Sen. Grassley's Misleading Effort to Block D.C. Circuit Court Nominations

May 21, 2013

by Jeremy Leaming

Sen. Chuck Grassley (R-Iowa) a champion of obstructing President Obama’s nominations to the federal bench and some to executive branch positions, has focused special attention on the U.S. Court of Appeals for the District of Columbia Circuit.

The D.C. Circuit is a significant court that hears high-profile national security concerns and cases regarding federal regulation, among other lofty matters. Patricia Wald, retired, served on the august Circuit court for 20 years, including five as its chief judge. She noted in a piece for The Washington Post, “Aside from the U.S. Supreme Court, it resolves more constitutional questions involving separation of powers and executive prerogatives than any court in the country.”

The eleven-member court has four vacancies and President Obama has yet to fill one of them, because of Senate obstructionism. Senate Republicans twice scuttled Obama’s nomination of Caitlin Halligan to fill one of the Court’s vacancies. Some pundits say too much focus is placed on increasing obstructionism and grope for other excuses for the federal bench’s high vacancy rate. (See JudicialNominations.org for more on the vacancies.) But those pundits are simply uniformed or disingenuous. Republicans, led by the ringleader of obstruction, Sen. Mitch McConnell (R-K.Y.) have stalled nominees to the Circuit courts and even some to the federal district courts. At The Dish, Andrew Sullivan has blasted the GOP for its rampant obstructionism, in reporting on a Party that has become increasingly hostile to governing.

The D.C. Circuit with its four Republican appointees and three Democratic appointees has eagerly invalidated regulations to protect the environment, which is good for corporations, bad for humans, and earlier this year issued an opinion re-writing the president’s recess appointment power. Several of the D.C. Circuit's judges are also on senior status, which means they have much more flexibility in what cases they participate, and a greater chance exists that a three-judge panel will more often be made up of three Republican appointees. It’s a Court that caters to corporate interests, which is likely one, if not the compelling reason, Grassley and other Republicans are striving to keep Obama from placing judges on the Court.

Grassley a part of the apparatus that blocked Halligan has not, so far, stood in the way of another nominee to the D.C. Circuit, Sri Srinivasan. But Grassley is pushing legislation that would cut the number of judges on the bench, signaling an effort to make sure the president has no more chances to shape the make-up of the D.C. Circuit. Grassley would move judgeships to the U.S. Court of Appeals for the Second Circuit and the U.S. Court of Appeals for the Eleventh Circuit.

Part of Grassley’s push entails the canard that the D.C. Circuit has a light caseload. The Constitutional Accountability Center’s Judith E. Schaeffer in post for the group’s Text & History blog blasted Grassley’s effort as a “partisan sham.” She continued, adding that the Grassley effort amounted to “a ‘mass filibuster’ of President Obama’s future nominees to this critical circuit court. Senator Grassley’s bill is nothing more than a ploy to give cover to Senate Republicans who have no intention of letting a Democratic president fill those three vacancies on the D.C. Circuit.”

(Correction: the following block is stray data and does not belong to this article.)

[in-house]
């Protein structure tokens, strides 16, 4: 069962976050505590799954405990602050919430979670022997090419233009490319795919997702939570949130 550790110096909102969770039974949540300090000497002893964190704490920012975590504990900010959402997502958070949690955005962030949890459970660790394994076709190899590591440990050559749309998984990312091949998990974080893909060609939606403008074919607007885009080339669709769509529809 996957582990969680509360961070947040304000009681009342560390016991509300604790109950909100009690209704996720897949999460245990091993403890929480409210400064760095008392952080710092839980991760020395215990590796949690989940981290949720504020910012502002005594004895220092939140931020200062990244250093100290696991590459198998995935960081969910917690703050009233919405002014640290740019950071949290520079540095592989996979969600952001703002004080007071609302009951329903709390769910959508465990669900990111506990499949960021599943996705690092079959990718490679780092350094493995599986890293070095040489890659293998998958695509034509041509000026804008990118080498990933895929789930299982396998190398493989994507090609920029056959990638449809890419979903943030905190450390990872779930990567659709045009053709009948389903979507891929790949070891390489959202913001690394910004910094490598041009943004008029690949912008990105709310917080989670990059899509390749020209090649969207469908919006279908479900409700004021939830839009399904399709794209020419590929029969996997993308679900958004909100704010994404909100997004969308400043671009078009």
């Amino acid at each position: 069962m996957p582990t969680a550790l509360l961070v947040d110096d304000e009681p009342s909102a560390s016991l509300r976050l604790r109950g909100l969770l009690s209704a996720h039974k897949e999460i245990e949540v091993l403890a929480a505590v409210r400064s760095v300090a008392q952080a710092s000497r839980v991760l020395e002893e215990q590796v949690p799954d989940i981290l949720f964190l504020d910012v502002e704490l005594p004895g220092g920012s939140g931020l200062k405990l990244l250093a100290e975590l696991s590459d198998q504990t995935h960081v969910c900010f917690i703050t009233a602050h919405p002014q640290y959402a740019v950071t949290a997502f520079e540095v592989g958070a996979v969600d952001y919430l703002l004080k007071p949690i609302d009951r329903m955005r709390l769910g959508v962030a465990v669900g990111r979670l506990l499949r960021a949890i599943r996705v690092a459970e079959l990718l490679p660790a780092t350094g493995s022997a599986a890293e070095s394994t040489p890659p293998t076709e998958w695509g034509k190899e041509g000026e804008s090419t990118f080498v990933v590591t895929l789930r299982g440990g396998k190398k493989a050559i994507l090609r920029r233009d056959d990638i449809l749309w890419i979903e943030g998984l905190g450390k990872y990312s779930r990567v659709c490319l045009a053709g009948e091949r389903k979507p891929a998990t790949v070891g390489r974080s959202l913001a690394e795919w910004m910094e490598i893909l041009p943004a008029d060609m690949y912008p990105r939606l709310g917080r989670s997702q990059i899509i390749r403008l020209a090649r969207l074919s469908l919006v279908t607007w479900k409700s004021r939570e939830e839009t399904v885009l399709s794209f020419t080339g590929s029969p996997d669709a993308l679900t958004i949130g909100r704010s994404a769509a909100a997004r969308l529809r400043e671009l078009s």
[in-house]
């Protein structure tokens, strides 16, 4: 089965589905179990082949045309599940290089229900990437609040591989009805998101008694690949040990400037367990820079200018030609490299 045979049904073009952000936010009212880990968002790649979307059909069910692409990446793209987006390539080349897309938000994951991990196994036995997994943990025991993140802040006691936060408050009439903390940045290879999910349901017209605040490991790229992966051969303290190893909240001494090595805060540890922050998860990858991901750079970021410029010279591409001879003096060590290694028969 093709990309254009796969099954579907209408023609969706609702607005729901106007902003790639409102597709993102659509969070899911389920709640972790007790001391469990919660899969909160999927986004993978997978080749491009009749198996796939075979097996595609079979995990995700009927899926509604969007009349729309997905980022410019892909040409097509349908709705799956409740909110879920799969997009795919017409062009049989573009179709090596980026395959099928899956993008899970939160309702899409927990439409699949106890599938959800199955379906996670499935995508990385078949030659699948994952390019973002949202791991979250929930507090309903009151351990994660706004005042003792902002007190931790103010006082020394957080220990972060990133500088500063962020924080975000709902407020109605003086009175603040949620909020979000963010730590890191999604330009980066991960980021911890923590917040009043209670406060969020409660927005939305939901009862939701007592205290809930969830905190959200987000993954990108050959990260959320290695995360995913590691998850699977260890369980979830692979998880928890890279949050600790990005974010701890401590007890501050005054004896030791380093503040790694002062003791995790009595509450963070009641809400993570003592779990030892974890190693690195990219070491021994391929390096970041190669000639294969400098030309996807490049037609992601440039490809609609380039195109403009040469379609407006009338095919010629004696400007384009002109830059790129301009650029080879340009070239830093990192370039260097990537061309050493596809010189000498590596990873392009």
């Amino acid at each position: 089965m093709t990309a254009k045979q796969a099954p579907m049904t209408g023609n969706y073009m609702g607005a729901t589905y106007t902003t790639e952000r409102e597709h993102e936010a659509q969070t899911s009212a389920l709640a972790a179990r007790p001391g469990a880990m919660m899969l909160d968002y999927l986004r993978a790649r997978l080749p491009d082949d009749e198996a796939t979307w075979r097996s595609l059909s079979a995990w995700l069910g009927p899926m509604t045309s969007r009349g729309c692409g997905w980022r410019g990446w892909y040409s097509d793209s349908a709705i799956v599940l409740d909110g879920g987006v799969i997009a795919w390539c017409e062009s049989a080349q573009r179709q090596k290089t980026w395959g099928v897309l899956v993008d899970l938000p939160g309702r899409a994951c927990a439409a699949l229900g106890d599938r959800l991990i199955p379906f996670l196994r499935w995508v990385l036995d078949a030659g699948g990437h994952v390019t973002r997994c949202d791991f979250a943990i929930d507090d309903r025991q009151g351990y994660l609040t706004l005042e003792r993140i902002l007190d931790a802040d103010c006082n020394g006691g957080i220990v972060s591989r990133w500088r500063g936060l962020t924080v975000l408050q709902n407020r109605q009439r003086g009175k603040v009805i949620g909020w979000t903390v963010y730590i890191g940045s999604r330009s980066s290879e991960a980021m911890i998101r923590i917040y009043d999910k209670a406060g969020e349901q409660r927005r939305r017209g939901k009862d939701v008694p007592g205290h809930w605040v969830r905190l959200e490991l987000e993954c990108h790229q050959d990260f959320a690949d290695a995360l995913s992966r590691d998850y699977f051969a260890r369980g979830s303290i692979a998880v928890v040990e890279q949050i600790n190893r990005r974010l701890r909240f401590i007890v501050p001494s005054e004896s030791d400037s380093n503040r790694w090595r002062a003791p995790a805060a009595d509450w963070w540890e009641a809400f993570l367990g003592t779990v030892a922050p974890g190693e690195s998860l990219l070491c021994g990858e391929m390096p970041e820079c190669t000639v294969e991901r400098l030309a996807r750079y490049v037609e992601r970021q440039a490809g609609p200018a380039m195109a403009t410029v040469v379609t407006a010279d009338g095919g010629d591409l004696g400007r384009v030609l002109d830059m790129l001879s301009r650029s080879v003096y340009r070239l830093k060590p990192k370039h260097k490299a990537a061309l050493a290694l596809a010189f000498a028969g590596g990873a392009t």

The right-wing editorial board of The Wall Street Journal has also joined Grassley’s cause. In a May 20 editorial, it apes Grassley’s talking points, saying the D.C. Circuit “doesn’t need the judges. The D.C. Circuit is among the most underworked court in the federal system.”

Grassley and the WSJ editorialists, however, are on a mission to keep the D.C. Circuit tilted rightward, again primarily to protect corporate concerns. So advancing a fallacious argument about the Circuits’ caseloads is par for the course.  

In reality, the D.C. Circuit has a significant and rising caseload and one that is often far more complex than those of the other Circuits. Wald noted in her Post column that the D.C. Circuit’s vacancies have coincided with a growing caseload. “The number of pending cases per judge has grown from 119 in 2005 to 188 today,” she wrote. She also noted that unlike the other circuits, the D.C. Circuit “hears the most complex, time-consuming, labyrinthine disputes over regulations with the greatest impact on ordinary Americans’ lives: clean air and water regulations, nuclear plant safety, health-care reform issues, insider trading and more. These cases require thousands of hours of preparation by the judges, often consuming days or argument, involving hundreds of parties and interveners, and necessitating dozens of briefs and thousands of pages of records – all of which culminates in lengthy, technically intricate legal opinions.”

In her blog post, Schaeffer notes that the U.S. Judicial Conference in an early April letter to Congress made no recommendations regarding the D.C. Circuit. The Judicial Conference did suggest adding judges to the U.S. Court of Appeals for the Ninth Circuit and to the U.S. Court of Appeals for the Sixth Circuit.

Grassley really doesn’t care about caseloads of the federal circuits or the large number of vacancies, more than 80, on the federal bench. Indeed as noted here Senate Republicans have waged an assault on the federal bench from the very start of the Obama administration. Grassley and his cohorts in obstruction are concerned, however, about ensuring one of the nation’s most powerful Circuit courts stays business friendly

But the U.S. Supreme Court generally continues to hear fewer and fewer cases every year and does anyone believe that when the next Supreme Court justice leaves the bench Grassley will introduce legislation calling for cutting some seats on the high court? I guess if such an opening were to occur during the Obama administration, maybe he would.